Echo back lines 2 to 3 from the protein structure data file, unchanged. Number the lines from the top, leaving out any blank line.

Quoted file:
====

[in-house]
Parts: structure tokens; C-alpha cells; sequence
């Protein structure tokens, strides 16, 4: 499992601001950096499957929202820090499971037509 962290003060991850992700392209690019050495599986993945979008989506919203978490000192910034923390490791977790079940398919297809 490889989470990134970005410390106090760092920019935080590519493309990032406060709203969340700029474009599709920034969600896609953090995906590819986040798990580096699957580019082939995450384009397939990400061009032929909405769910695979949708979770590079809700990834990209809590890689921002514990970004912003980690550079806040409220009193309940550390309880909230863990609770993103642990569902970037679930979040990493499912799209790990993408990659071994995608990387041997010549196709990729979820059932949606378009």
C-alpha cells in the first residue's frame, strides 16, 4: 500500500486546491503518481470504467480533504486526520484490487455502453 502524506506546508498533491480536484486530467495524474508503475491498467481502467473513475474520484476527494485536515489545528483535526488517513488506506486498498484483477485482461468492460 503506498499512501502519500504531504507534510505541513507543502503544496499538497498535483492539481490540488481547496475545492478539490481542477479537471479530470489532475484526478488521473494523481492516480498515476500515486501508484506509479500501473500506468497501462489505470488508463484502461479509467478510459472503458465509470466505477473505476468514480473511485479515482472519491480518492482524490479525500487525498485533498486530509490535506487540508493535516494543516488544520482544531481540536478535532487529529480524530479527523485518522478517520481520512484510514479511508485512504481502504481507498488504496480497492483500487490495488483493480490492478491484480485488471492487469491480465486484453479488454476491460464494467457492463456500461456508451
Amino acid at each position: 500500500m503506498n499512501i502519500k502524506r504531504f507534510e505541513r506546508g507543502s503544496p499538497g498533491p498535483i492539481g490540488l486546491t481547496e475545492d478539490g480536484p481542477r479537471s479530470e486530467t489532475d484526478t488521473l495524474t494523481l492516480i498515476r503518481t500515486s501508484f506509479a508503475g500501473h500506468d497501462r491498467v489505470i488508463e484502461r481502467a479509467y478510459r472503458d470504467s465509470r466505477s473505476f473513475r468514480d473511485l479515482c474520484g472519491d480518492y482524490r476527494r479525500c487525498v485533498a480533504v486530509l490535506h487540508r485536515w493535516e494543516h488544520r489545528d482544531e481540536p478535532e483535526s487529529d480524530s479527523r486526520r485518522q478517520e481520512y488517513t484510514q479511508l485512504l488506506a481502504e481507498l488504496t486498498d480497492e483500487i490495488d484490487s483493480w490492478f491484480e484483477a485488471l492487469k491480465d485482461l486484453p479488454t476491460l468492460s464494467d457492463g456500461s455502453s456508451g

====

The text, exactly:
Parts: structure tokens; C-alpha cells; sequence
């Protein structure tokens, strides 16, 4: 499992601001950096499957929202820090499971037509 962290003060991850992700392209690019050495599986993945979008989506919203978490000192910034923390490791977790079940398919297809 490889989470990134970005410390106090760092920019935080590519493309990032406060709203969340700029474009599709920034969600896609953090995906590819986040798990580096699957580019082939995450384009397939990400061009032929909405769910695979949708979770590079809700990834990209809590890689921002514990970004912003980690550079806040409220009193309940550390309880909230863990609770993103642990569902970037679930979040990493499912799209790990993408990659071994995608990387041997010549196709990729979820059932949606378009």